Amidst the economic upheaval, advisors increasingly want to give their clients more customized advice and in-depth service, including financial planning. (Click here to read part one of the article on financial planning.)
Technology choices abound and are playing an important role in the efficiency of advisors and the practice model they choose. Advisors can now turn to web-hosted financial-planning applications that are accessible through a standard internet browser, with the client data managed in a fault-tolerant, mission-critical data center. Hosted applications generally relieve the small-office planner from setting up extra systems and maintaining the software and data himself.
Technology to the rescue
Jeff Rose, CFP, co-founder of Alliance Investment Planning Group in Carbondale, Ill., a fee-based financial-planning practice that primarily caters to families and small businesses, says, “Technology plays and will continue to play an important part of my practice. To date, the two biggest technological applications that have been a savior in my practice are my client-management system and my blog. The client-management system helps keep track of all important and relevant client conversations. It’s also helped by implementing a contact system to make sure no clients are slipping through the cracks. By updating my blog on a frequent basis, I can generate a weekly newsletter that touches clients and prospects on relevant financial-planning topics. Even though I’m calling my clients, I want to connect with them on more than one level.”
Another evolution that is helping financial planners communicate better with their clients is the availability of client relationship management tools that are also offered as a hosted application and are tightly integrated with leading financial-planning applications. CRM systems are available as plug-ins to Microsoft Outlook, allowing advisors to maintain client data in a hosted data center, but accessible from Outlook, which many already use. Comprehensive financial-planning packages can generate financial plans.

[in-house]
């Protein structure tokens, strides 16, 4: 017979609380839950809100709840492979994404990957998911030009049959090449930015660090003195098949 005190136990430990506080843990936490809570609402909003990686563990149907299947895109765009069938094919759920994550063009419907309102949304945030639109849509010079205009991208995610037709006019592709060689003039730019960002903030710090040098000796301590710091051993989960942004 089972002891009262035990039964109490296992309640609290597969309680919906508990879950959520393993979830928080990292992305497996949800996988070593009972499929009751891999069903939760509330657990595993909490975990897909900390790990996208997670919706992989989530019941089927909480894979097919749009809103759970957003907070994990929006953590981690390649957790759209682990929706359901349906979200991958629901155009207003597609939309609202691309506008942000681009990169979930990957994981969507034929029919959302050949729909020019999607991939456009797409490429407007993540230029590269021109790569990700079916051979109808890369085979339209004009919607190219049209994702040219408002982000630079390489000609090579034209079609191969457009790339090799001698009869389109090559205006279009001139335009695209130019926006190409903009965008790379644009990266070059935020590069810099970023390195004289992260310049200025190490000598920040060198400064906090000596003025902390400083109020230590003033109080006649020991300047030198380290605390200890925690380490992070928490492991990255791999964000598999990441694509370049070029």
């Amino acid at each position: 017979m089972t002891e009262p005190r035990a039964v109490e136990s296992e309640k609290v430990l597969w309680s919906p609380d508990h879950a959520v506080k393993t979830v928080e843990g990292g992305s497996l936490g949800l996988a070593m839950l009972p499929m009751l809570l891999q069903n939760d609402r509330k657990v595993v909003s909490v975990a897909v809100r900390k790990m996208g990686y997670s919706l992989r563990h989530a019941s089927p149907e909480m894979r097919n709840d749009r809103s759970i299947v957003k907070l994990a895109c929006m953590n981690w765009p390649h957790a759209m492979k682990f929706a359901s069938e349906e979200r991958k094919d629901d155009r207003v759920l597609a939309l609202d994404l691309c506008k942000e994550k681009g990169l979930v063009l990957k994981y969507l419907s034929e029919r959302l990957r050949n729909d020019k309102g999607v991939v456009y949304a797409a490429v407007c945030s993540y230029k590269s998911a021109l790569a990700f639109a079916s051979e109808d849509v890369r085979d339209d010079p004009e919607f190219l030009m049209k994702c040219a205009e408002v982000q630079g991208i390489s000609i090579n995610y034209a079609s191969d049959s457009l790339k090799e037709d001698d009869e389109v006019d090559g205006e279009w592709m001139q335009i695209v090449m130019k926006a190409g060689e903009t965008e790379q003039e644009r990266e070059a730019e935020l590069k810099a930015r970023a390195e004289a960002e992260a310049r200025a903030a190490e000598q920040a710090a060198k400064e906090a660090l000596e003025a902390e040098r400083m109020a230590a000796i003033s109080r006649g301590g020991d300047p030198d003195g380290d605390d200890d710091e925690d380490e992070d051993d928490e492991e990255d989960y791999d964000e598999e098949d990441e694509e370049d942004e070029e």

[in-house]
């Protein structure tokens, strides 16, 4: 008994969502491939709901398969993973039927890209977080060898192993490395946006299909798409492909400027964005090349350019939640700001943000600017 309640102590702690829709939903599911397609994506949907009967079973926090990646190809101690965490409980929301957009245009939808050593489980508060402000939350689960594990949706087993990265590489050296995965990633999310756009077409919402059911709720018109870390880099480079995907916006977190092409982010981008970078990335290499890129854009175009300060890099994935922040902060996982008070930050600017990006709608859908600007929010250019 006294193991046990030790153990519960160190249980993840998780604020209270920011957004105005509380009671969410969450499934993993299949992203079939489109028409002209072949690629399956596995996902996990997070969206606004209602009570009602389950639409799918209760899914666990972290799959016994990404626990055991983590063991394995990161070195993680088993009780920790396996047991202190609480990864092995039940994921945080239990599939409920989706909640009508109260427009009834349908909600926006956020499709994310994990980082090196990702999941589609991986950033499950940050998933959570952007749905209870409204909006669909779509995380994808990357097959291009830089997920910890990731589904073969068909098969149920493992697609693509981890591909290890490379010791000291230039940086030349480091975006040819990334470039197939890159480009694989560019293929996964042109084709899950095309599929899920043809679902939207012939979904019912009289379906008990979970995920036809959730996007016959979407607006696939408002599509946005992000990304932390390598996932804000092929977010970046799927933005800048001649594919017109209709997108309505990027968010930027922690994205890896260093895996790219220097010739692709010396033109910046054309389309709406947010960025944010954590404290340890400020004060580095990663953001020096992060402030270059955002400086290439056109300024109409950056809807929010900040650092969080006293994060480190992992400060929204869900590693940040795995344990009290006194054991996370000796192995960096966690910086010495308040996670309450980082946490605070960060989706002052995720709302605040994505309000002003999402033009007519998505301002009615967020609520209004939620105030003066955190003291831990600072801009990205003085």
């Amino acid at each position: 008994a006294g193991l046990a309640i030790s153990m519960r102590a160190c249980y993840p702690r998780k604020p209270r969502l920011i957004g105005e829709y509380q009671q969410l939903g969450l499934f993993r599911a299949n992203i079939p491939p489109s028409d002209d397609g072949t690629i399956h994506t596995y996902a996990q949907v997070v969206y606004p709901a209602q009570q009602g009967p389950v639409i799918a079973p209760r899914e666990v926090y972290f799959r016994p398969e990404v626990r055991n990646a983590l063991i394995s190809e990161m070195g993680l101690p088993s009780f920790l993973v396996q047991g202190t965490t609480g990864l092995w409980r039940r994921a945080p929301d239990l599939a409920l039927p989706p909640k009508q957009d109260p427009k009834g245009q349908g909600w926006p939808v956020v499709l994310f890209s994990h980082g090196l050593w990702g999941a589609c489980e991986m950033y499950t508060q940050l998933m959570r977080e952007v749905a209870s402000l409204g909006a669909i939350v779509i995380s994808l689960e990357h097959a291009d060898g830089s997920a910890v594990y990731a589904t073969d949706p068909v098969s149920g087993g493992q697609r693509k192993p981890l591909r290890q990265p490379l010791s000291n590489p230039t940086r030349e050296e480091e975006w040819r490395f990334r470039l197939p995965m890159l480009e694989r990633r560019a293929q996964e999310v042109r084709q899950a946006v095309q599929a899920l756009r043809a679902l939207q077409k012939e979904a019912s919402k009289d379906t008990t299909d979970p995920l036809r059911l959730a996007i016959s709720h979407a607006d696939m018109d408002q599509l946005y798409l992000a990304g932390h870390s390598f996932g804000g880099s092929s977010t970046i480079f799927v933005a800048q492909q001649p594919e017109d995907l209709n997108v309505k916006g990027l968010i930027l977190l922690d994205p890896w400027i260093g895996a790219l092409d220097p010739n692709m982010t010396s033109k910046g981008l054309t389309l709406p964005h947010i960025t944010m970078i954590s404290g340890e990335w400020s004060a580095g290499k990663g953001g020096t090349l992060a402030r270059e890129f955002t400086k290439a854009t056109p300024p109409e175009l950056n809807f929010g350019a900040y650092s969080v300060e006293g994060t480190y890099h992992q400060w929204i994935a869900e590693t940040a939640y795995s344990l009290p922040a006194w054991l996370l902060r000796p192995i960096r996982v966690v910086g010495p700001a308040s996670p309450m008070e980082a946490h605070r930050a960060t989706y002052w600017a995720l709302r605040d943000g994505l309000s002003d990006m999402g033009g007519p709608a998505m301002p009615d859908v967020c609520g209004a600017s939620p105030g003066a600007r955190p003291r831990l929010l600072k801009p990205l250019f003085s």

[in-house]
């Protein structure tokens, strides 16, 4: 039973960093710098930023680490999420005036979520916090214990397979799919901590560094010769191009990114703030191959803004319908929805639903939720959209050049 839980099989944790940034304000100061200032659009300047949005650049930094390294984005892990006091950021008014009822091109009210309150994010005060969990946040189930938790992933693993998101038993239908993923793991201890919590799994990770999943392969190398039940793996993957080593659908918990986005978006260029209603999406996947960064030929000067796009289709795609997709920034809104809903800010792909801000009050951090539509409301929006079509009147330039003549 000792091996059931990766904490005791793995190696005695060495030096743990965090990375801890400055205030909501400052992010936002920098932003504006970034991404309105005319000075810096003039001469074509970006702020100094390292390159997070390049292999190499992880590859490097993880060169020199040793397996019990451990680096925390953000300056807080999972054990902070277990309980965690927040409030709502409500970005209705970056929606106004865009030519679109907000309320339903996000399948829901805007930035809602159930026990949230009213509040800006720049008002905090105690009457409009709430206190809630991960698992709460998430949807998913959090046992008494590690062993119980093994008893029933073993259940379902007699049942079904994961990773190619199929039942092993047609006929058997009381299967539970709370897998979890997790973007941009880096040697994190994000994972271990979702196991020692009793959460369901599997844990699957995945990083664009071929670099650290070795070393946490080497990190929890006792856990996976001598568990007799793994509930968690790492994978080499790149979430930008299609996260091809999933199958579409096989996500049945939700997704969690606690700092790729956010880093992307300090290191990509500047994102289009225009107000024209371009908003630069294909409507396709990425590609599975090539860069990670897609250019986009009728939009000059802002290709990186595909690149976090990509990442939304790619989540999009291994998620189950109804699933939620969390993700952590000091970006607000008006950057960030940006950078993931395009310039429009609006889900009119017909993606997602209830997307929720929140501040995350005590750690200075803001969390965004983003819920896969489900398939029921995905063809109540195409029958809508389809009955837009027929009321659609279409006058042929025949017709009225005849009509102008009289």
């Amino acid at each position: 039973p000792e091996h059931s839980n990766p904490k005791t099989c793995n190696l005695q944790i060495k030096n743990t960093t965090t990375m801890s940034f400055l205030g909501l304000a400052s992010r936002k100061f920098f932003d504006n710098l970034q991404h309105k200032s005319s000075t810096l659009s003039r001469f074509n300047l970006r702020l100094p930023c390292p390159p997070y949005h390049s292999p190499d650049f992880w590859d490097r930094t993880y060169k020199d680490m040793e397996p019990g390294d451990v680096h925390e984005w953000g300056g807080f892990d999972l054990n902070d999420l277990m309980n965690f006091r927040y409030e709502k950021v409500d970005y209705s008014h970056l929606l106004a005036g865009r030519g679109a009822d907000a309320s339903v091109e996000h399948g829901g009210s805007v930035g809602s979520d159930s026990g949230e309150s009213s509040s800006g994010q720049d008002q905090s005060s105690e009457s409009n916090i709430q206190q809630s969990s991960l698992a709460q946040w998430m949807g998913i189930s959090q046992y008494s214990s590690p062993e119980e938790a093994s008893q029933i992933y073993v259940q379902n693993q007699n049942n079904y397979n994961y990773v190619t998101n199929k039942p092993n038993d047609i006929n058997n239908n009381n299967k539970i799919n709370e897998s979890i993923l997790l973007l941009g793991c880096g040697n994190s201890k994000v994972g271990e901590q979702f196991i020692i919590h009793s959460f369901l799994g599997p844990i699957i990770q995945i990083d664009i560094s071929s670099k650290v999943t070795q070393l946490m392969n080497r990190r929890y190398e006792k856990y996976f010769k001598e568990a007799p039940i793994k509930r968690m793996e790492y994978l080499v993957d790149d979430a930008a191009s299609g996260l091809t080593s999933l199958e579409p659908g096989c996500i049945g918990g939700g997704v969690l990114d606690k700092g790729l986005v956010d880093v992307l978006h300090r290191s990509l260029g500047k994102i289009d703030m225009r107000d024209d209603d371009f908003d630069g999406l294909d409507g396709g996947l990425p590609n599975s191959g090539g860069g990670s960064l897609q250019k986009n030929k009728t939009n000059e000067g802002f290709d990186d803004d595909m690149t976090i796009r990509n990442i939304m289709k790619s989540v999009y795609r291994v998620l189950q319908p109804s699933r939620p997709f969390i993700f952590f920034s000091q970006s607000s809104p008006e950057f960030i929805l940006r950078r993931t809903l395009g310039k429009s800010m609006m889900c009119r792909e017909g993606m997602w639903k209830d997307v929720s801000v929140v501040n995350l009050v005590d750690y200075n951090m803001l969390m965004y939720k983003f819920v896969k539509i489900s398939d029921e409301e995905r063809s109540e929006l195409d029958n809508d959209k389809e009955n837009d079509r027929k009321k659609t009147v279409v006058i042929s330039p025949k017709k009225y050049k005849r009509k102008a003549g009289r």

As the entire financial sector emerges from the recent economic downturn, it is going to look very different from the way it looked previously. Each individual advisor has to figure out how his practice model and the way he manages his clients and their expectations, will change as a result.
Overall, we can expect a heightened appreciation for financial planning as well as improved client communication. As we have seen in the first part of the article, practices built around financial planning improve client trust and retention, as well as help clients make fewer irrational decisions and stay the course while riding out the storm. As Rose says, "I see myself running more financial plans as my practice grows. There will always be a need for a client to be able to comprehensively review his financial situation."
Gary Kinghorn is director of Product Management at AdviceAmerica Inc., a provider of financial-planning and client-relationship management solutions to firms and advisors. Contact him at email@example.com, or read his blog on practice efficiency and technology trends at http://aablog.typepad.com/aablog.